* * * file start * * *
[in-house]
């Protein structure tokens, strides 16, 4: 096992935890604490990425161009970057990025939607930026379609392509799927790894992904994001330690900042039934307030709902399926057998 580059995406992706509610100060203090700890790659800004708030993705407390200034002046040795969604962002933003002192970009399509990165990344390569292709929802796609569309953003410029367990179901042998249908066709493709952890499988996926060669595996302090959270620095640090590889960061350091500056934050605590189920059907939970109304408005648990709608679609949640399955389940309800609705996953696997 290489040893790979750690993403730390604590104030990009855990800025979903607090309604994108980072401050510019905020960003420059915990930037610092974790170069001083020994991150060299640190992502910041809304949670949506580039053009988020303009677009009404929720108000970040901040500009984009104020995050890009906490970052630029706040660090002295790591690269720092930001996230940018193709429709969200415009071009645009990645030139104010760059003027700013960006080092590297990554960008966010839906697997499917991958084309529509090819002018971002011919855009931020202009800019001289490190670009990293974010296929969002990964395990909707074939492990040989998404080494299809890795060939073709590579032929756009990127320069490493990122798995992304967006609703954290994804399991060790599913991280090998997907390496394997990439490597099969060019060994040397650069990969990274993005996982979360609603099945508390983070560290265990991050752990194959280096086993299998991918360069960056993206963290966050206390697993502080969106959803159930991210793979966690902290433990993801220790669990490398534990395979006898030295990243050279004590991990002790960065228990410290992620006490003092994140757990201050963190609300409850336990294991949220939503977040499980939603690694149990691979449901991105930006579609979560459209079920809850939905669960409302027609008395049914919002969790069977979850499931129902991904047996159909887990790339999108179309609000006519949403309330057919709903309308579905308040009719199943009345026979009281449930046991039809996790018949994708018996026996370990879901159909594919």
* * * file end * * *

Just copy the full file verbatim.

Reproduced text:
[in-house]
């Protein structure tokens, strides 16, 4: 096992935890604490990425161009970057990025939607930026379609392509799927790894992904994001330690900042039934307030709902399926057998 580059995406992706509610100060203090700890790659800004708030993705407390200034002046040795969604962002933003002192970009399509990165990344390569292709929802796609569309953003410029367990179901042998249908066709493709952890499988996926060669595996302090959270620095640090590889960061350091500056934050605590189920059907939970109304408005648990709608679609949640399955389940309800609705996953696997 290489040893790979750690993403730390604590104030990009855990800025979903607090309604994108980072401050510019905020960003420059915990930037610092974790170069001083020994991150060299640190992502910041809304949670949506580039053009988020303009677009009404929720108000970040901040500009984009104020995050890009906490970052630029706040660090002295790591690269720092930001996230940018193709429709969200415009071009645009990645030139104010760059003027700013960006080092590297990554960008966010839906697997499917991958084309529509090819002018971002011919855009931020202009800019001289490190670009990293974010296929969002990964395990909707074939492990040989998404080494299809890795060939073709590579032929756009990127320069490493990122798995992304967006609703954290994804399991060790599913991280090998997907390496394997990439490597099969060019060994040397650069990969990274993005996982979360609603099945508390983070560290265990991050752990194959280096086993299998991918360069960056993206963290966050206390697993502080969106959803159930991210793979966690902290433990993801220790669990490398534990395979006898030295990243050279004590991990002790960065228990410290992620006490003092994140757990201050963190609300409850336990294991949220939503977040499980939603690694149990691979449901991105930006579609979560459209079920809850939905669960409302027609008395049914919002969790069977979850499931129902991904047996159909887990790339999108179309609000006519949403309330057919709903309308579905308040009719199943009345026979009281449930046991039809996790018949994708018996026996370990879901159909594919």